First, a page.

The Doctor Is In: Repair of a Deviated Septum (Septoplasty)
Posted September 07, 2015 in Videos
ABOUT THIS VIDEO:
The nasal septum is the wall between the nostrils that separates the two nasal passages. It supports the nose and directs airflow. The septum is made of thin bone in the back and cartilage in the front. A deviated septum occurs when the cartilage or bone is not straight, something that can be genetic, caused by trauma, or even cocaine use. A crooked septum can make breathing difficult. The condition also can lead to snoring and sleep apnea.
Before considering surgical procedures to correct your breathing difficulties, be sure you have treated any allergies or other issues that may be causing the problem (including swelling). If this does not solve your breathing issues, then surgery may be considered.
The septum can bend to one side or another as a part of normal growth during childhood and puberty. Also, the septum can be deviated at birth (congenital) or because of an injury, such as a broken nose. Very few people have a perfectly straight septum.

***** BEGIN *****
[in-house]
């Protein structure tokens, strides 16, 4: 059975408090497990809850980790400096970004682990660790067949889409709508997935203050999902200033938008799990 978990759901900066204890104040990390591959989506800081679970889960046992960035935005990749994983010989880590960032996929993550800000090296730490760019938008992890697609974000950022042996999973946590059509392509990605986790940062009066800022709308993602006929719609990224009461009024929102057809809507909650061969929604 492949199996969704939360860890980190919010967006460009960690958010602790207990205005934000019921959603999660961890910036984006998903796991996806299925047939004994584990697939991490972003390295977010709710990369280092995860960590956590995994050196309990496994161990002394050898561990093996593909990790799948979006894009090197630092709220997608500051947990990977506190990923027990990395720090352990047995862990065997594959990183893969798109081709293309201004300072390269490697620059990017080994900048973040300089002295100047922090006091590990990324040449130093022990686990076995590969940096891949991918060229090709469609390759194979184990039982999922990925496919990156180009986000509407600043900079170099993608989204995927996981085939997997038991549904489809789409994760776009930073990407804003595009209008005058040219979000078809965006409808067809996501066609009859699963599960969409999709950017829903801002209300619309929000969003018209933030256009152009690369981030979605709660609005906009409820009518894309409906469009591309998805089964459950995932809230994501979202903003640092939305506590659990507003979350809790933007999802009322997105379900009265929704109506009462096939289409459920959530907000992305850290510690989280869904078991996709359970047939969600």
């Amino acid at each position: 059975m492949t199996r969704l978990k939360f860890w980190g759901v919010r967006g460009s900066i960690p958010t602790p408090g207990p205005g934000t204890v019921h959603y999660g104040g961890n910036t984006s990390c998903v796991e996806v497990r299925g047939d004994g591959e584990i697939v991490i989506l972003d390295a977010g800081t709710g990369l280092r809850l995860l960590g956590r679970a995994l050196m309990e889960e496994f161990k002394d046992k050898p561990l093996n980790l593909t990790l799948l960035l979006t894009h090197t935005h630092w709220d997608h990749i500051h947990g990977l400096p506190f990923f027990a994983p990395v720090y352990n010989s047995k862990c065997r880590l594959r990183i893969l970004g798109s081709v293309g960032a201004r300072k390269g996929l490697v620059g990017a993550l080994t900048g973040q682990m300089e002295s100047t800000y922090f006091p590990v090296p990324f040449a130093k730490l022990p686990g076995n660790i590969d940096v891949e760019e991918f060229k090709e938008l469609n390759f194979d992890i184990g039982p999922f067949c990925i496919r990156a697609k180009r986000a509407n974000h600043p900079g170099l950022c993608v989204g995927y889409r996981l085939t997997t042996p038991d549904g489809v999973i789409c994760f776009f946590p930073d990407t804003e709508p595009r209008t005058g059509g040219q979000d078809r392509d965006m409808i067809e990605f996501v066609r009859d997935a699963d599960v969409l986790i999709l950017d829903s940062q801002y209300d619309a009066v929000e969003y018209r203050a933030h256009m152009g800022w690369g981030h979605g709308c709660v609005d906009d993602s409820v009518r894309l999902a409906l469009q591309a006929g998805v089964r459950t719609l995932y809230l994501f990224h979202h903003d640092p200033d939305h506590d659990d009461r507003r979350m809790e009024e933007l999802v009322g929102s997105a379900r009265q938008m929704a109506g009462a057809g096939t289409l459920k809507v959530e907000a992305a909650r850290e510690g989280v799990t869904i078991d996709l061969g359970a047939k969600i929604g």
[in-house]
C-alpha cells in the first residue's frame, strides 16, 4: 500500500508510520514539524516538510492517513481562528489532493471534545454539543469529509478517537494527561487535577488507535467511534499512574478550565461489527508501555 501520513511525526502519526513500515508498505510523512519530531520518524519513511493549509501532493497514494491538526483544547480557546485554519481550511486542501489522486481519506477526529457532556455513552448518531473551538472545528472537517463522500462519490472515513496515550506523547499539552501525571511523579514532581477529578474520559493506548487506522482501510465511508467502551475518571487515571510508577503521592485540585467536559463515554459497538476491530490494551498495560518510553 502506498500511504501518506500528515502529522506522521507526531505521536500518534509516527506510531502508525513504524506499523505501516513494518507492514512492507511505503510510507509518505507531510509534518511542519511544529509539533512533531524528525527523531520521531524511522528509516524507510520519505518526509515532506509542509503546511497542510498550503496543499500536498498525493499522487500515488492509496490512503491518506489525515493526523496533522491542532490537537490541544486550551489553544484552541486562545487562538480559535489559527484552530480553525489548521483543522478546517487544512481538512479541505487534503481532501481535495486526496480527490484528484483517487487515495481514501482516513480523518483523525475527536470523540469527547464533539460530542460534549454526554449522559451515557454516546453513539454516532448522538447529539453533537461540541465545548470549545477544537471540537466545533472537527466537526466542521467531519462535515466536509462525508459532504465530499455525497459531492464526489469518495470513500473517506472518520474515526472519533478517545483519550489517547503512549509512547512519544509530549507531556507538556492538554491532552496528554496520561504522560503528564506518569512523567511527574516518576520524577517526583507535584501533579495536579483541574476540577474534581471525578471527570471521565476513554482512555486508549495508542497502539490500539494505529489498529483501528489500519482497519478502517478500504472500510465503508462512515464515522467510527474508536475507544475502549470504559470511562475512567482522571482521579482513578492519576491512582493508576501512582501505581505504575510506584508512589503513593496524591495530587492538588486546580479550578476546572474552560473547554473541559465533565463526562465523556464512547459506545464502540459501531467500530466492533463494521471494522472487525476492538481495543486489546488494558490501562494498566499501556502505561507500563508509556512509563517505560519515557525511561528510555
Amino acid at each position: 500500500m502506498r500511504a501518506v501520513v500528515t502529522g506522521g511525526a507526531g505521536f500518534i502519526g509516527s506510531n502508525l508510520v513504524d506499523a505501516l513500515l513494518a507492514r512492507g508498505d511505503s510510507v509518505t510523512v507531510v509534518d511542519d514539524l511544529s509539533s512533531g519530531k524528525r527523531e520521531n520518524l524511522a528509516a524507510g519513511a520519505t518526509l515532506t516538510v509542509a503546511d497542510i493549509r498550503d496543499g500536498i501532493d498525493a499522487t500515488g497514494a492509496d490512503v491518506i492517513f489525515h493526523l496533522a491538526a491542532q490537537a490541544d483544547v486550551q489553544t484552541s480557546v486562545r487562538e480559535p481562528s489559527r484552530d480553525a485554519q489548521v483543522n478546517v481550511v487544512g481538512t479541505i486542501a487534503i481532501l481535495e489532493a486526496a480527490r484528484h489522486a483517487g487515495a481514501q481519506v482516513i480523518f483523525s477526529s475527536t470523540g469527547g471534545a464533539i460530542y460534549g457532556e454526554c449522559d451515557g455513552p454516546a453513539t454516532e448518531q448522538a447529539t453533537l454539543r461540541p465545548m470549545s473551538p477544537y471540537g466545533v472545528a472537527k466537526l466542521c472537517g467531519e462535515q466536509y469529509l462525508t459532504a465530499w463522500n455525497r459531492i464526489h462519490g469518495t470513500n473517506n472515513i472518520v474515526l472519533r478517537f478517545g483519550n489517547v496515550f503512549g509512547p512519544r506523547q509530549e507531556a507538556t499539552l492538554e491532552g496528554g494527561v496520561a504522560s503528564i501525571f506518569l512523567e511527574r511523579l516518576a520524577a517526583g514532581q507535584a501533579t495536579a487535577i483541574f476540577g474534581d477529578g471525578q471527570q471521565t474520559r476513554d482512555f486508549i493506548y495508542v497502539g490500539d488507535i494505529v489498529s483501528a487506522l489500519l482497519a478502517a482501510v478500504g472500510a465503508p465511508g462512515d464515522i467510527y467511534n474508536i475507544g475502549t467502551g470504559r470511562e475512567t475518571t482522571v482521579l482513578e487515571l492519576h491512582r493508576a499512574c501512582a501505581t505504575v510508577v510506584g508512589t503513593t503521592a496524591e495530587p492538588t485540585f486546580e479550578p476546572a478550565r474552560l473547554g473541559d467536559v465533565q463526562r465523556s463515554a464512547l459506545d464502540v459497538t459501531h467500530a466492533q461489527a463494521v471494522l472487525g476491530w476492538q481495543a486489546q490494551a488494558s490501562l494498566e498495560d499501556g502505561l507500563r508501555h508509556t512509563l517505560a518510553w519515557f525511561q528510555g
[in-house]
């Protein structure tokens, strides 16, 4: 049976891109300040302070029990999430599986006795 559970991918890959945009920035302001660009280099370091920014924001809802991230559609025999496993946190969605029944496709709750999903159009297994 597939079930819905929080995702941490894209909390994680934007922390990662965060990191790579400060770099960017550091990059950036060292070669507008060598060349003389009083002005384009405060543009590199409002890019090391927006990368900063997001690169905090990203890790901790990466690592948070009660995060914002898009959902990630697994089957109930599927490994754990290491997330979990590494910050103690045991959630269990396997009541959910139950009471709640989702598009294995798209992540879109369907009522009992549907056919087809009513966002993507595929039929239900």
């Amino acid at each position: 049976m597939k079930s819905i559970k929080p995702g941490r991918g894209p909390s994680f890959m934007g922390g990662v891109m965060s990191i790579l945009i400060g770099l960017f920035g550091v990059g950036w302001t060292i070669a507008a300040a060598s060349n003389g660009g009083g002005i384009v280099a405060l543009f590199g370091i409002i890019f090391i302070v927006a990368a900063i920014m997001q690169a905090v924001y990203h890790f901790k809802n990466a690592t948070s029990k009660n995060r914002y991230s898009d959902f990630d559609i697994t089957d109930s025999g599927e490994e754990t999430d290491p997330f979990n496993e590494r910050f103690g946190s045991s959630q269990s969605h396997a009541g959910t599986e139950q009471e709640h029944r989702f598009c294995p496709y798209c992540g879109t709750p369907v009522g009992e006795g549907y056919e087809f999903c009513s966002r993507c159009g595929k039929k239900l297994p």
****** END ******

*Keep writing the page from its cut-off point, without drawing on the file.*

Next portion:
Surgery to straighten the septum is called septoplasty, submucous resection of the septum, or septal reconstruction. The surgery may be done along with other procedures to treat chronic sinusitis, inflammation, or bleeding, or to correct sleep apnea. Septoplasty also may be done to allow access into the nose to remove nasal polyps. In general, septoplasty is needed only when breathing problems or snoring do not get better without surgery. For more information on surgery to treat chronic sinusitis, see the topic Sinusitis.
Before surgery, the doctor may use a thin, lighted instrument (endoscope) to look at your nasal passages and to see the shape of your septum. In some cases, the endoscope may be used during surgery. You will receive local or general anesthesia for the 60- to 90-minute operation, which is usually done in an outpatient surgery center.
The septum and nasal passages are lined with a layer of soft tissue called the nasal mucosa. To repair the septum, the surgeon works through the nostrils, making an incision to separate the mucosa from the underlying cartilage and bone. The doctor trims or straightens the bent cartilage and then replaces the mucosa over the cartilage and bone.